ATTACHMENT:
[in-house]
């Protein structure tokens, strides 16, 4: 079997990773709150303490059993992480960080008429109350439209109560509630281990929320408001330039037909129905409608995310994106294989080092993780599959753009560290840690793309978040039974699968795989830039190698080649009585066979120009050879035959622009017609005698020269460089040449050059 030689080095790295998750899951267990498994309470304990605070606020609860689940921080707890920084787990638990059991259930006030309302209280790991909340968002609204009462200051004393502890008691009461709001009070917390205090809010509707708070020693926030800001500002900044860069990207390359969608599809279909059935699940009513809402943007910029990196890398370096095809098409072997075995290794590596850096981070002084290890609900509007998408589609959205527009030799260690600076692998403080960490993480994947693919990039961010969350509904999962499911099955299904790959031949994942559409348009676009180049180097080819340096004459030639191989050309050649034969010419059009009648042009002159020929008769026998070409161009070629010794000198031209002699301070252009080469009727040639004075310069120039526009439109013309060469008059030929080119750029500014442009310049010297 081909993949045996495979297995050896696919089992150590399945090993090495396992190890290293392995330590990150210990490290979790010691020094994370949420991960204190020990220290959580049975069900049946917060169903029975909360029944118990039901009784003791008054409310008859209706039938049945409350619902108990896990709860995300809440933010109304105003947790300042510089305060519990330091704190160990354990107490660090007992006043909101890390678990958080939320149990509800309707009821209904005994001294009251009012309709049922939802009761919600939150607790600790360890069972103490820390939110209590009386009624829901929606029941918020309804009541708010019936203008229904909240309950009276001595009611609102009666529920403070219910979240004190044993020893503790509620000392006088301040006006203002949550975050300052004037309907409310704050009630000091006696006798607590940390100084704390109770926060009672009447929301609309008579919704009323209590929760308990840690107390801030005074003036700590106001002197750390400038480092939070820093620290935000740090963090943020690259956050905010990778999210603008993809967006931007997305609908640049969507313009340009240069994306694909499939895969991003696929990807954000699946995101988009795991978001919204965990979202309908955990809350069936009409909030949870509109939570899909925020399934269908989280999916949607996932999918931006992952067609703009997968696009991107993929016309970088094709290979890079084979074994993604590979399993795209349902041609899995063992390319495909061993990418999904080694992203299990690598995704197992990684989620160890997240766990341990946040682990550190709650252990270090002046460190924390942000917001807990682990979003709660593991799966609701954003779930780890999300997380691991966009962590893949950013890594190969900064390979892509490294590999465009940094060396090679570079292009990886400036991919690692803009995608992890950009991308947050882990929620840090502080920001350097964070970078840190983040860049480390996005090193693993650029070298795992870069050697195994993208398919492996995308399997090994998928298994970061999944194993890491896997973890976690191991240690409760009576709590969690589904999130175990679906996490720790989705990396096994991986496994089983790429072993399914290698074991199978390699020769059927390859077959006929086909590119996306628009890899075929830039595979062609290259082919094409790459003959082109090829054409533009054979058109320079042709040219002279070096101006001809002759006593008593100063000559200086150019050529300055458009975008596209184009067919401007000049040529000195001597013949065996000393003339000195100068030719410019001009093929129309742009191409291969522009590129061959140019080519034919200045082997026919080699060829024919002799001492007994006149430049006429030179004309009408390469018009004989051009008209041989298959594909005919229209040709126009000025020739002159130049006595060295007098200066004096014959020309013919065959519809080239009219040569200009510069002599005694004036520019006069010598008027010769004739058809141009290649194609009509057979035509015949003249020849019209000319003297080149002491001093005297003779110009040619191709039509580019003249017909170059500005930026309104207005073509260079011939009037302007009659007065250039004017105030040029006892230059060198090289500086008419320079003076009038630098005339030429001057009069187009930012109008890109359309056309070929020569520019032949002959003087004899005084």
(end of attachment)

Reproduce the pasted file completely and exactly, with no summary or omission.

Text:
[in-house]
């Protein structure tokens, strides 16, 4: 079997990773709150303490059993992480960080008429109350439209109560509630281990929320408001330039037909129905409608995310994106294989080092993780599959753009560290840690793309978040039974699968795989830039190698080649009585066979120009050879035959622009017609005698020269460089040449050059 030689080095790295998750899951267990498994309470304990605070606020609860689940921080707890920084787990638990059991259930006030309302209280790991909340968002609204009462200051004393502890008691009461709001009070917390205090809010509707708070020693926030800001500002900044860069990207390359969608599809279909059935699940009513809402943007910029990196890398370096095809098409072997075995290794590596850096981070002084290890609900509007998408589609959205527009030799260690600076692998403080960490993480994947693919990039961010969350509904999962499911099955299904790959031949994942559409348009676009180049180097080819340096004459030639191989050309050649034969010419059009009648042009002159020929008769026998070409161009070629010794000198031209002699301070252009080469009727040639004075310069120039526009439109013309060469008059030929080119750029500014442009310049010297 081909993949045996495979297995050896696919089992150590399945090993090495396992190890290293392995330590990150210990490290979790010691020094994370949420991960204190020990220290959580049975069900049946917060169903029975909360029944118990039901009784003791008054409310008859209706039938049945409350619902108990896990709860995300809440933010109304105003947790300042510089305060519990330091704190160990354990107490660090007992006043909101890390678990958080939320149990509800309707009821209904005994001294009251009012309709049922939802009761919600939150607790600790360890069972103490820390939110209590009386009624829901929606029941918020309804009541708010019936203008229904909240309950009276001595009611609102009666529920403070219910979240004190044993020893503790509620000392006088301040006006203002949550975050300052004037309907409310704050009630000091006696006798607590940390100084704390109770926060009672009447929301609309008579919704009323209590929760308990840690107390801030005074003036700590106001002197750390400038480092939070820093620290935000740090963090943020690259956050905010990778999210603008993809967006931007997305609908640049969507313009340009240069994306694909499939895969991003696929990807954000699946995101988009795991978001919204965990979202309908955990809350069936009409909030949870509109939570899909925020399934269908989280999916949607996932999918931006992952067609703009997968696009991107993929016309970088094709290979890079084979074994993604590979399993795209349902041609899995063992390319495909061993990418999904080694992203299990690598995704197992990684989620160890997240766990341990946040682990550190709650252990270090002046460190924390942000917001807990682990979003709660593991799966609701954003779930780890999300997380691991966009962590893949950013890594190969900064390979892509490294590999465009940094060396090679570079292009990886400036991919690692803009995608992890950009991308947050882990929620840090502080920001350097964070970078840190983040860049480390996005090193693993650029070298795992870069050697195994993208398919492996995308399997090994998928298994970061999944194993890491896997973890976690191991240690409760009576709590969690589904999130175990679906996490720790989705990396096994991986496994089983790429072993399914290698074991199978390699020769059927390859077959006929086909590119996306628009890899075929830039595979062609290259082919094409790459003959082109090829054409533009054979058109320079042709040219002279070096101006001809002759006593008593100063000559200086150019050529300055458009975008596209184009067919401007000049040529000195001597013949065996000393003339000195100068030719410019001009093929129309742009191409291969522009590129061959140019080519034919200045082997026919080699060829024919002799001492007994006149430049006429030179004309009408390469018009004989051009008209041989298959594909005919229209040709126009000025020739002159130049006595060295007098200066004096014959020309013919065959519809080239009219040569200009510069002599005694004036520019006069010598008027010769004739058809141009290649194609009509057979035509015949003249020849019209000319003297080149002491001093005297003779110009040619191709039509580019003249017909170059500005930026309104207005073509260079011939009037302007009659007065250039004017105030040029006892230059060198090289500086008419320079003076009038630098005339030429001057009069187009930012109008890109359309056309070929020569520019032949002959003087004899005084």